These wines might just convince you never to rule Chardonnay out again

You might not be familiar with the term ‘ABC’ when it comes to wine.

‘Anything But Chardonnay’ was the movement away from what is Chardonnay is one of the most widely grown grapes in all of the popular wine regions in the world towards anything other else – maybe in search of something a bit more ‘sophisticated’ or maybe thanks to a bad experience.

But it seems it could be all change in the world of wine. According to the wine guys at Waitrose Cellar, Google Trends is suggesting that interest in Bridget Jones’ favourite tipple reached an all-time high at the end of December, and doesn’t seem to be slowing down any time soon.

[Photo: Rex]
[Photo: Rex]

Anne Jones, Waitrose Wine Expert, says: “If you want to adjust, Chardonnay is the most versatile of all grape varieties. While people may not like one specific style, for example the buttery heavily oaked examples, there are many more to choose from.

“Chablis can be flinty and refreshing without a hint of oak, and many new world producers are now also making Chardonnay that is light, fruity and bright.

“However, it’s the oaked styles that have captured the fine wine market’s attention, with top notch Burgundies that can be simply sublime. Many new world producers are also making wine in these elegant styles now, especially from cooler climates in New Zealand and Australia.”

[Photo: Rex]
[Photo: Rex]

To mark the possible return to glory of Chardonnay, the Waitrose wine experts have found a few bottles that might just change your mind and tempt you back – without you even realising what they are…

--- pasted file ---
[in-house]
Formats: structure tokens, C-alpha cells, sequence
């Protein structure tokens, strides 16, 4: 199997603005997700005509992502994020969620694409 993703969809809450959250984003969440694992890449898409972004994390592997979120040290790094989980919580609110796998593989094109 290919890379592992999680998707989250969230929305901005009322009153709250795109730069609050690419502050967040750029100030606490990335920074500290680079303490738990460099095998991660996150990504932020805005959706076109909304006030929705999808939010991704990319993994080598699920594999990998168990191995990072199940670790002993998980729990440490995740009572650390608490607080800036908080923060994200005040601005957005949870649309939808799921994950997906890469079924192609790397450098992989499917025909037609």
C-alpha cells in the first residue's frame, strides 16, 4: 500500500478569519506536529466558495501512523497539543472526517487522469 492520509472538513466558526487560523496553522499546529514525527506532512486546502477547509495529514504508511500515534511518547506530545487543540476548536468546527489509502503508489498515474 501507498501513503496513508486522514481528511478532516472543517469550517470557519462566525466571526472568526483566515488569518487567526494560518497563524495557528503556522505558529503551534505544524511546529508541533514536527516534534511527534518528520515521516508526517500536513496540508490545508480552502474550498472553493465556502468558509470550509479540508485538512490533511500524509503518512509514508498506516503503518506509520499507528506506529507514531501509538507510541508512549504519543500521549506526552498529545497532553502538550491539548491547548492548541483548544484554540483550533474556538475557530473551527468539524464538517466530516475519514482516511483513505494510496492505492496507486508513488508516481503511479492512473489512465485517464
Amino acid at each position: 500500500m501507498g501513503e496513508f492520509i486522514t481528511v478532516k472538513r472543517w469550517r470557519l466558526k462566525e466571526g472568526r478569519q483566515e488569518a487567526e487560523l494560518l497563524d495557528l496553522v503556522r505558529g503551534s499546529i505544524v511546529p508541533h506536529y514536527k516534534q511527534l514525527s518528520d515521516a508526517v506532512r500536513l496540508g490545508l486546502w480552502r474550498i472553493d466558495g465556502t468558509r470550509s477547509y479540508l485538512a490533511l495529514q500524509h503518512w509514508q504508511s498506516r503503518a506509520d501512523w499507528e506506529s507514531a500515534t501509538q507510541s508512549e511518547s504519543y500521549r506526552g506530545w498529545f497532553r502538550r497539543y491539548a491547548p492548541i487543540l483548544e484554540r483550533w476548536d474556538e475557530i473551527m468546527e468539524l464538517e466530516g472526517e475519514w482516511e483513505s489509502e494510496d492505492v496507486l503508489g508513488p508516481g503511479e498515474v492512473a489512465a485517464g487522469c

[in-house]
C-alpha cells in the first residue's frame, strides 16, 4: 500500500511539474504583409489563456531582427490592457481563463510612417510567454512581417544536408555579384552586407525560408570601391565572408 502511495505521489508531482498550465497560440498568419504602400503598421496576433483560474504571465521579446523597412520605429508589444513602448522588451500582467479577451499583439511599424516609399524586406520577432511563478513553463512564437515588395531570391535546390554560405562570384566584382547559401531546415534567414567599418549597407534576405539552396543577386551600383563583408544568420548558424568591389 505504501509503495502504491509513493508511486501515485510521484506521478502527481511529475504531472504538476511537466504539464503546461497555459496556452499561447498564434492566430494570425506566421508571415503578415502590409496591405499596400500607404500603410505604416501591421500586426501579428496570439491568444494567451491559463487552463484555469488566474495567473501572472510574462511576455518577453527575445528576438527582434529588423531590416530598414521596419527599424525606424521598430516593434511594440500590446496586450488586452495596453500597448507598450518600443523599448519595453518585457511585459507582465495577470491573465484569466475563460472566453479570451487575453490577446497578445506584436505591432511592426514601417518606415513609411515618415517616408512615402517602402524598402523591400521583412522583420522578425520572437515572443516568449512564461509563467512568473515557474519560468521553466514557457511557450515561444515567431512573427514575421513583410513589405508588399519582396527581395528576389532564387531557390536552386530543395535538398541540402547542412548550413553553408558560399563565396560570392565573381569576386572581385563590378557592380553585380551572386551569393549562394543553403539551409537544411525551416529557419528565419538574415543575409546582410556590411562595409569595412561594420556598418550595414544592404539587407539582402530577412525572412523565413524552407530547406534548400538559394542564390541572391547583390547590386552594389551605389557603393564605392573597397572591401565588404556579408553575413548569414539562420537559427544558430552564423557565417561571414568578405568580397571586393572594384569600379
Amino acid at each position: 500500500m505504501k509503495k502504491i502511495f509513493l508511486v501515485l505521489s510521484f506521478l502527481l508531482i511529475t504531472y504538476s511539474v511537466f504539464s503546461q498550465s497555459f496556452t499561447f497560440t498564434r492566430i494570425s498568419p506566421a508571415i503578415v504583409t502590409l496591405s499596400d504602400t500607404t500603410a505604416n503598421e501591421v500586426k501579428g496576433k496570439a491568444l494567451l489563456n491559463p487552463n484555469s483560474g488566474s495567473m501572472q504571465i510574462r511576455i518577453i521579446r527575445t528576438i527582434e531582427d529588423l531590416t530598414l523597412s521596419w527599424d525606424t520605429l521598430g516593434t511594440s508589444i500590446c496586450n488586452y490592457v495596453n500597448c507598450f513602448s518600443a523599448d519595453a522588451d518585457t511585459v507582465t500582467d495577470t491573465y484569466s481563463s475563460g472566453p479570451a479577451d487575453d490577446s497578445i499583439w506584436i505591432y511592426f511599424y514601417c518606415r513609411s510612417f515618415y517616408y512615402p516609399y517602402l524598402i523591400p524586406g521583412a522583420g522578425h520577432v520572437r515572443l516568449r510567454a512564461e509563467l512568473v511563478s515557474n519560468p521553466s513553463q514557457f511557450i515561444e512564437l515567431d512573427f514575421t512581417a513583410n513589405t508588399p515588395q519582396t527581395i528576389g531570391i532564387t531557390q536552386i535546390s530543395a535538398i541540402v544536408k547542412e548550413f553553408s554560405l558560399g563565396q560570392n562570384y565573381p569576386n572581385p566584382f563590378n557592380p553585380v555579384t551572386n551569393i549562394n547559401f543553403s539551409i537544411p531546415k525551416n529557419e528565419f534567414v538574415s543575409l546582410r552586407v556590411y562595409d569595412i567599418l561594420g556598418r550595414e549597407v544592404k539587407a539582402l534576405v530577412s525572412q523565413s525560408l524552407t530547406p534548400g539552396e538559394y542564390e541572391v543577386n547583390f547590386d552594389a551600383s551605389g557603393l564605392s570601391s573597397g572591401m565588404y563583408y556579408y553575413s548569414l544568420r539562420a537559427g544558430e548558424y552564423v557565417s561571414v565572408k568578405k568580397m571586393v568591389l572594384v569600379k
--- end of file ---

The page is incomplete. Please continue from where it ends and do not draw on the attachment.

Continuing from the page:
1. Mâcon-Lugny, Cave de Lugny Les Charmes – £8.59 until the 21/02

An un-oaked white Burgundy, this wine is made entirely from Chardonnay but is a deceptive choice. Being un-oaked and with citrus fruit notes, it doesn’t have the flavour that puts some people off. Apparently if you want to give Chardonnay a second chance, an un-oaked wine is a good place to start, as it’s brighter and crisper.

Mâcon-Lugny, Cave de Lugny Les Charmes
[Photo: Waitrose]

2. Limoux, Domaine de Costebelle – £11.99

This one’s described as having ‘complex aromas of ripe fruit’, with even a ‘touch of grilled brioche on the finish’ – probably not what you think of when you think of Chardonnay. With flavours of peach, melon and a touch of spice, it’s ideal with richer chicken dishes.

3. Chablis, Domaine Louis Moreau – £16.99

Another deceptive one when it comes to taste – apparently many people are fond of Chablis without knowing it’s actually a Chardonnay. The grape literally ‘hides’ behind the label, says Waitrose’s experts. And again, this is un-oaked, making it taste a bit different to your stereotypical Chardonnay.

4. Pouilly-Fuissé, Auvigue, Le Clos – £24.99 – Waitrose Cellar Exclusive

The grapes used for this wine comes from 45-year-old vinesand while it is an oaked Chardonnay, apparently even the most hardened ‘non-believer’ could be converted by its elegance and intensity – a bit different from the Chardonnays many people will be familiar with.

Pouilly-Fuissé, Auvigue, Le Clos
[Photo: Waitrose Cellar]


5. Burgundy, Cave de Lugny Sparkling Blanc de Blancs NV – £13.99

It may be made from Chardonnay grapes, but you might not know it from this rich and lightly creamy sparkling wine, complete with its notes of citrus and apple and a fresh and crisp finish.

6. Champagne, Waitrose Blanc de Blancs Brut NV – £22.99

Another one made entirely from Chardonnay grapes, this is describes as “impressively fresh, ripe and elegant” and “A great choice for celebrations”. In that case, who cares what it is?

7. England, Hoffmann & Rathbone Blanc de Blancs – £40

If you’re expecting a Chardonnay to be one-dimensional and overpowering, this one will probably keep you guessing. Its many layers of red apple, mango, citrus and even ‘warm, buttered bread fresh from the oven’ will deceive most people, and you probably won’t realise this it’s made from the grape you’ve been trying to avoid until you’re already hooked.

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